I was walking in the forest when I heard a pitter-patter sound, like the sound of water dripping from the leaves after it has rained. But it hadn’t rained recently so I stood still and watched to see what was falling. Beech nuts! I’ve seen the empty outer shells before but never the actual nuts – I think the squirrels get them if you’re not quick.
The individual nuts were falling out of the outer shells onto the ground. I picked up a nut and found that unlike most nuts it was very easy to open with my finger nails. The nut looks a bit like a pine nut, and surprisingly it also tasted a bit like a pine nut.
I’ve done a little research and found that beech nuts (also called beechmast) are high in tannins and shouldn’t be eaten in large quantities. Soaking them for 8 hours or more and then rinsing them removes some of the tannins and probably makes them easier to digest.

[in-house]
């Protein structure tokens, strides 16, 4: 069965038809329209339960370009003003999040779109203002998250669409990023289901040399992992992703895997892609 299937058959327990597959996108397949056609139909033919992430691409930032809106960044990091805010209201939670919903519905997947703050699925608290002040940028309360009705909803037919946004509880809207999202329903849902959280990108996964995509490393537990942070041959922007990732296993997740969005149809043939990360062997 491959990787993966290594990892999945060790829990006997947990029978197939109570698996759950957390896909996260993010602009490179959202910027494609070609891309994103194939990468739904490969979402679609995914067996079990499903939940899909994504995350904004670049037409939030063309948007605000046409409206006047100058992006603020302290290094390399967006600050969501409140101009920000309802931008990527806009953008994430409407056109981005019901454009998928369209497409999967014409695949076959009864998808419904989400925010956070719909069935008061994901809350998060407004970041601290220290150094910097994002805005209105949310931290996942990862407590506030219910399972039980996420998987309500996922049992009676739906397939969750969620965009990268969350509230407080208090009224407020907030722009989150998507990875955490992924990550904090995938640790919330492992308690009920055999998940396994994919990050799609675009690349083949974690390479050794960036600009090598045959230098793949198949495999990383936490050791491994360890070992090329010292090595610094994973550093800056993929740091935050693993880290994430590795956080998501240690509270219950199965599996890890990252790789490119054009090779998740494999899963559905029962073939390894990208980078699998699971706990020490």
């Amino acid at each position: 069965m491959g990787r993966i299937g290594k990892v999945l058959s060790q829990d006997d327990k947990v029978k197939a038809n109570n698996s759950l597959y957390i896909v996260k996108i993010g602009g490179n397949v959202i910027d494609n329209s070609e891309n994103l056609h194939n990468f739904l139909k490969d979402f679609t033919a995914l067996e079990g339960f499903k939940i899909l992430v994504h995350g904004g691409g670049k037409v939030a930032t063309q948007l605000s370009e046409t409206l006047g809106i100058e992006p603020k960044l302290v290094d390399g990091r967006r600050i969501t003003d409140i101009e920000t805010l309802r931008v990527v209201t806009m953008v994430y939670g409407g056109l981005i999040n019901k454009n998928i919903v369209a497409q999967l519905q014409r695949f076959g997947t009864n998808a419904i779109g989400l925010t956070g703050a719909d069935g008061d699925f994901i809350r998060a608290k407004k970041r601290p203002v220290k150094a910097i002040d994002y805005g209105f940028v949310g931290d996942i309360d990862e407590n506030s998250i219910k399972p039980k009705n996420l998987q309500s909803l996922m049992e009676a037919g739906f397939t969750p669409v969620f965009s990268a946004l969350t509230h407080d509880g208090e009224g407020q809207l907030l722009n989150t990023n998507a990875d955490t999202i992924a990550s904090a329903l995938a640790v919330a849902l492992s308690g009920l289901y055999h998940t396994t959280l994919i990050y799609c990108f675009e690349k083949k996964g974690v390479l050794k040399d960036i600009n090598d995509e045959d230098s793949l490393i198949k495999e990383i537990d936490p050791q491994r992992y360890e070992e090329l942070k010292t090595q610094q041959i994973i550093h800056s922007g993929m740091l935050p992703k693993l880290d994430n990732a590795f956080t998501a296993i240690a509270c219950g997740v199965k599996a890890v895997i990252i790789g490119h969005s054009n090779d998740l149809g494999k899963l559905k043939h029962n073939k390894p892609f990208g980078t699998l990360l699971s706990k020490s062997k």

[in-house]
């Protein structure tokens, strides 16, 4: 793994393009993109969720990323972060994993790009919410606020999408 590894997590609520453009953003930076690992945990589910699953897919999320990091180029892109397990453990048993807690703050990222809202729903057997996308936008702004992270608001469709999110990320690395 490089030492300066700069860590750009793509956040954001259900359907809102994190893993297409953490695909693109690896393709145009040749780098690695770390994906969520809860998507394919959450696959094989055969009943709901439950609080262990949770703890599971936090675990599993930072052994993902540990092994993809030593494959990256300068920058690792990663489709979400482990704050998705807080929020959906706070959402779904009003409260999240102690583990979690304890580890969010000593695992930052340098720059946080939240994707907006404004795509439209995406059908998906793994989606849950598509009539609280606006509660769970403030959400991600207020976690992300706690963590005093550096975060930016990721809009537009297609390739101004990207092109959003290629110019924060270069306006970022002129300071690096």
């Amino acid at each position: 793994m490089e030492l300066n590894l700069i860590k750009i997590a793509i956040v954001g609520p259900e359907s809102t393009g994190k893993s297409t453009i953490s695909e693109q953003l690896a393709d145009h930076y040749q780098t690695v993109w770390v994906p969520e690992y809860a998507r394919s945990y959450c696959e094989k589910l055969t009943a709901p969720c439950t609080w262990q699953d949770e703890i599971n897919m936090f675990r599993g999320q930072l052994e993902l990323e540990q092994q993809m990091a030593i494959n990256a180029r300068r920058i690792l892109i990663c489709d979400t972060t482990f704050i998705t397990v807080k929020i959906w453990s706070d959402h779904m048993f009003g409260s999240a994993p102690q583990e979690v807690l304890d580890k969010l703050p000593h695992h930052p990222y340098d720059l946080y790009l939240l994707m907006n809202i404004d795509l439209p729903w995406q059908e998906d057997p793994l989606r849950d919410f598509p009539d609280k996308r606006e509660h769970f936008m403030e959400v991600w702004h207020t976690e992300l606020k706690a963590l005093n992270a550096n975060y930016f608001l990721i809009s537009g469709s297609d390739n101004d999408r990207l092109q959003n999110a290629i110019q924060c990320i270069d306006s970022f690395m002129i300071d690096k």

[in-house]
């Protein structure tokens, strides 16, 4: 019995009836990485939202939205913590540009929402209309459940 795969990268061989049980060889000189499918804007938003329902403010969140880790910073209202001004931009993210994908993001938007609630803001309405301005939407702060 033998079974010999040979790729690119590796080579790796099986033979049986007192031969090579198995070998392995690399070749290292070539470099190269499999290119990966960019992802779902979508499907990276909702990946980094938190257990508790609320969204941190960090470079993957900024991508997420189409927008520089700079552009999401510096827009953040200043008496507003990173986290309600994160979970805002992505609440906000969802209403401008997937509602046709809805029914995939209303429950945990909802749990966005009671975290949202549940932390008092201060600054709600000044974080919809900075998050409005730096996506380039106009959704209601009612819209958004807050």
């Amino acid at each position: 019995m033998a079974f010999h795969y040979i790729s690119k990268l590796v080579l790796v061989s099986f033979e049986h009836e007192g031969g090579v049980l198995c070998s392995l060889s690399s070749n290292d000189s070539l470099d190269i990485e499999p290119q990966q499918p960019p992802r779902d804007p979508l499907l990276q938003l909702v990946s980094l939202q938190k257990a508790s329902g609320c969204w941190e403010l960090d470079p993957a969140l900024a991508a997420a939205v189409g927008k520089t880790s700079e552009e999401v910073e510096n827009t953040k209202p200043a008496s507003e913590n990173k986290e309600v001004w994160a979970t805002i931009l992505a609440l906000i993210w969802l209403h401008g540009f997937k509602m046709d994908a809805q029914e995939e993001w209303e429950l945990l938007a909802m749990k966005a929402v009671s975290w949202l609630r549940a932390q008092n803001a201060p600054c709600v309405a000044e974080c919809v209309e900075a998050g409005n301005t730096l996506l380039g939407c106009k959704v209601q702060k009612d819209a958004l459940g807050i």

We opened and then soaked the ones we collected and made pesto with them, not quite as creamy as when made with pine nuts but still delicious.
The European beech, Fagus sylvatica, also known as the common beech, is part of the Fagaceae family which also includes oak and sweet chestnut (but interestingly not horse chestnut which is unrelated).
I found a public domain illustration of a beech branch with leaves from an old 1801 book and used it to create a t-shirt and shopping bag for my organic clothing website.